Toni De Pape tells a very different story. “We are continuing,” he says of the company’s ETAP production. “Never have we thought anything about stopping.” He claims that the delays in ETAP availability was the result of a factory roof collapsing under heavy snow in Poland in 2010, which forced them to put production on hold. But, he says, ETAPs are back on the market, and currently available throughout Europe, India, China and, he promises, in the United States and other parts of the world “in the next weeks or months.”
If ETAP yachts are available for sale, it isn’t information they’ve shared with many of the official dealers listed on the ETAP website. Captain Jean “John” De Keyser, the owner of Yachting Vacations, a yacht brokerage in Punta Gorda, Florida, says that he’s met with representatives of MIC Industries in Belgium “on two occasions and it doesn’t look as if there has been any progress with new construction.” When David Morris, a ETAP agent in the U.K. for over a decade, hears that MIC is or will be building new ETAP boats, he just laughs. “No, I’m afraid that’s a lie,” he says. He also suspects that reports of delays because of a factory roof collapse in Poland is an exaggeration. “I know guys that went to see their factory,” he says, “and they said it never had a roof in the first place. Nothing collapsed because they never built a roof.” In his estimation, the boating side of MIC Industries is, at least at the moment, “one part-time employee in an office in an empty building in the middle of nowhere. They have nothing going on, except for that very strange website.”
And the strange website may just be the beginning. Long before anybody at MIC consented to be interviewed for this story, Geryl served as their media middleman. “I have a meeting with the people from ETAP to make the final decision,” Geryl explained in an email. “This is a serious matter and I want everything on paper before we go worldwide.” He wanted to be sure, he wrote, that they were willing “to make a serious effort” towards using their yachts for the survival of humanity. If not, he said, then they would promptly remove his quotes and ideas from their website.
The next day, another email from Geryl. “They will do it!” he wrote. Geryl had somehow convinced MIC to act as a global database, posting information on their website about dozens of ports across the world — including Holland, France, Germany, Canada, Australia, Japan, Spain, Italy, and India — where current or future ETAP owners could meet and form alliances with would-be passengers to prepare for the end of the world. In a subsequent phone call, Geryl emphasized that this was in no way a marketing ploy to promote the ETAP brand. “It’s not a sales pitch to sell boats,” he said. “Only the boats that have already been sold can participate. You can also come to a port and buy a new boat, I suppose. But that depends on what ETAP has available to sell.” He laughed at the absurdity of it. “They can’t make that many boats between now and December, can you?”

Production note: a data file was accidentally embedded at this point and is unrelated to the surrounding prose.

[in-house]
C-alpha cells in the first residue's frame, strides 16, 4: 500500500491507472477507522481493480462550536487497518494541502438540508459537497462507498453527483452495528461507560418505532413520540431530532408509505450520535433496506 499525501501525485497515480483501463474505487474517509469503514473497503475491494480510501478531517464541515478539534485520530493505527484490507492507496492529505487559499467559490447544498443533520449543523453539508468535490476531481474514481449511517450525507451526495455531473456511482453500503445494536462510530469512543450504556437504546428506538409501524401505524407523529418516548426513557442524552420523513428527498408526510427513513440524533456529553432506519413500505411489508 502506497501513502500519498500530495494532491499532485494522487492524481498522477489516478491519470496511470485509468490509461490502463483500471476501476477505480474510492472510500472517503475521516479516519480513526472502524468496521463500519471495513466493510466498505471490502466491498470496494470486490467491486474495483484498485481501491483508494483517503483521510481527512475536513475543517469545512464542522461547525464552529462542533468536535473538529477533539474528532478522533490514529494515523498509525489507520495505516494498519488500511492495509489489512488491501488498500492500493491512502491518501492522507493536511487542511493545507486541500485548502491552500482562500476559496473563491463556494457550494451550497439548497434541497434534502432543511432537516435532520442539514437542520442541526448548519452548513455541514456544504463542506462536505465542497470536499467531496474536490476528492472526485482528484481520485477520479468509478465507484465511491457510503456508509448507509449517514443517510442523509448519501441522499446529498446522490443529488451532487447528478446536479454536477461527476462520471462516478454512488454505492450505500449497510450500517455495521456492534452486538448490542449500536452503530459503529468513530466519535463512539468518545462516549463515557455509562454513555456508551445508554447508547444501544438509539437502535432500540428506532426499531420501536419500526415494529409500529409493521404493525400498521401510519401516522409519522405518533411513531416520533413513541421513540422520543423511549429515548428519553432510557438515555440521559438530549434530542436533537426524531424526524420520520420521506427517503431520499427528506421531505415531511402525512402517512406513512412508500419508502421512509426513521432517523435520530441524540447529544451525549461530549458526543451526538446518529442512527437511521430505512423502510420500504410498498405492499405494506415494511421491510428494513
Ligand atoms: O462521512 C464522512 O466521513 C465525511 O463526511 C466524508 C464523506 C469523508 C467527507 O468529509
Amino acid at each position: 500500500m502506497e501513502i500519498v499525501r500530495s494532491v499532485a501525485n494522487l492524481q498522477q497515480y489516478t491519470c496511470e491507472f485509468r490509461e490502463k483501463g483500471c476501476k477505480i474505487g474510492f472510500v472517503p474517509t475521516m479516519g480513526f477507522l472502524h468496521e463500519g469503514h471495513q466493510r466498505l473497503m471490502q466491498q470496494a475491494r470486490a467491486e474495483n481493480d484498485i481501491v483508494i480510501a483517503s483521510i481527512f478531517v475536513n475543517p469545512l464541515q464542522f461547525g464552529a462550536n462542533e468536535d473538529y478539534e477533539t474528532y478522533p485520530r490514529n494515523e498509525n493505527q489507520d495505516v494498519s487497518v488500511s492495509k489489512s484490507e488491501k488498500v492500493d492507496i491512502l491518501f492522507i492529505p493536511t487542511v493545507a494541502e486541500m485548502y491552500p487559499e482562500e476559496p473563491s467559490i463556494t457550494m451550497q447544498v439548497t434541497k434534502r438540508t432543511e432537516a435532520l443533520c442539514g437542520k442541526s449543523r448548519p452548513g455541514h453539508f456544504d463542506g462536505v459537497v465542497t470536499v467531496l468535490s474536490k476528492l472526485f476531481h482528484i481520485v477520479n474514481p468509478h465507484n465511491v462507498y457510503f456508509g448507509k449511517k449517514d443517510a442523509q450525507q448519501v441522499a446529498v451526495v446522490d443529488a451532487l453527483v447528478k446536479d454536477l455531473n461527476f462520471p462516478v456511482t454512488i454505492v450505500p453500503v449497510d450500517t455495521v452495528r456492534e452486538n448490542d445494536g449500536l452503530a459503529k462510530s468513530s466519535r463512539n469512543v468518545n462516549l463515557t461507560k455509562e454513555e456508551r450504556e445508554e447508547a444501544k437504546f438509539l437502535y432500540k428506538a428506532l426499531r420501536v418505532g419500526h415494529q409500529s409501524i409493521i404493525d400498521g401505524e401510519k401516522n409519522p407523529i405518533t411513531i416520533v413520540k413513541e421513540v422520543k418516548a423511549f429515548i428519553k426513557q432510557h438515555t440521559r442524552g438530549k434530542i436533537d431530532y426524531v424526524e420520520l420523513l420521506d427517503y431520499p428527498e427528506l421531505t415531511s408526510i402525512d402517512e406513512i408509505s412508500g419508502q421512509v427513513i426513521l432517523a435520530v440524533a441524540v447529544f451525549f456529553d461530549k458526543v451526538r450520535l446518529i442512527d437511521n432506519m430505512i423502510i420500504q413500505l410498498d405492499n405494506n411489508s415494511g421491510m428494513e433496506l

According to De Pape, they anticipate a production of 200-to-300 yachts this year. And that number, he says, could increase depending on demand. The doomsday ports, he says, are just “something for our customers that could be of interest. We have a database of around 8000 customers, so it would be very easy to inform them of this.” Later, he backtracks in a follow-up email trying to distance himself and MIC from Geryl. “EtapYachting has never sponsored, nor is connected in any sense to (Patrick Geryl’s) book and publications,” he insists. As for these survival plots involving ETAP ships, De Pape writes that ETAP “has never been part of or engaged, not financially or morally.”
Geryl admits that he’s received no money from MIC, but doesn’t agree that the company is completely uninvolved. When Geryl recently produced and funded a commercial for ETAP yachts, which premiered on YouTube this month, touting an “exclusive offer” from a “company dedicated to ensuring the survival of our civilization,” he did consult with De Pape. “I asked what to put in it and which changes he wanted,” Geryl says. Two updates were made to the video before De Pape signed off on it. The finished product, which features photos from the ETAP website, provides vague instructions for avoiding the cataclysmic tidal wave in late December. “When you see the sun brightening up far more the usual,” the video scroll warns, “immediately set course to the open sea.” With the ships provided, which can comfortably hold four persons per boat, they propose to save 10,000 people, or roughly 0.00014% of the world’s population (according to 2010 World Bank estimates.) Not a lot, but according to the video, “more than enough to start a new civilization.”
The morning after Geryl insisted that the ETAP port initiative is nothing more than selfless humanitarianism, he writes another email admitting that “Maybe I am a bit naive. They must have had inquiries for these boats concerning a possible survival, and maybe even sales.” Geryl may still be finding his sea legs as a survivalist corporate shill, but MIC’s De Pape apparently has no moral dilemmas with his company’s strange bedfellows. “It is a very logical thing,” he insists. “Our boats are unsinkable. They will always stay on top of the water. This is for sure. If you want to stay afloat, you need something that stays afloat.” As for whether De Pape personally believes that the world will come to a violent, crashing end, perhaps by a gigantic tidal wave, he’s hesitant to answer. “Let me be frank,” he says. “I am no specialist in that. Even if it was 95% certain that the world could collapse next month, I think for myself, I would just be practical. You continue to come to work every day. You work today and tomorrow. There is the long term and the short term. Today is the short term. You work tomorrow and then the next day and then the next week. What comes after that is not mine to say.”
As for ETAP dealer De Keyser, he’s not holding his breath, either for the end of the world or new ETAP boats. But he still has one used ETAP for sale on his lot, originally listed at the low price of $119,000. After viewing the ETAP commercial on YouTube, De Keyser says he’s reconsidering his options. “If anyone takes this seriously,” he laughs, “then mine is for rent for $250,000 in December. Charter fee payable in gold ingots.”
(This story originally appeared, in a slightly different form, in the February 23rd, 2012 issue of Bloomberg Businessweek.)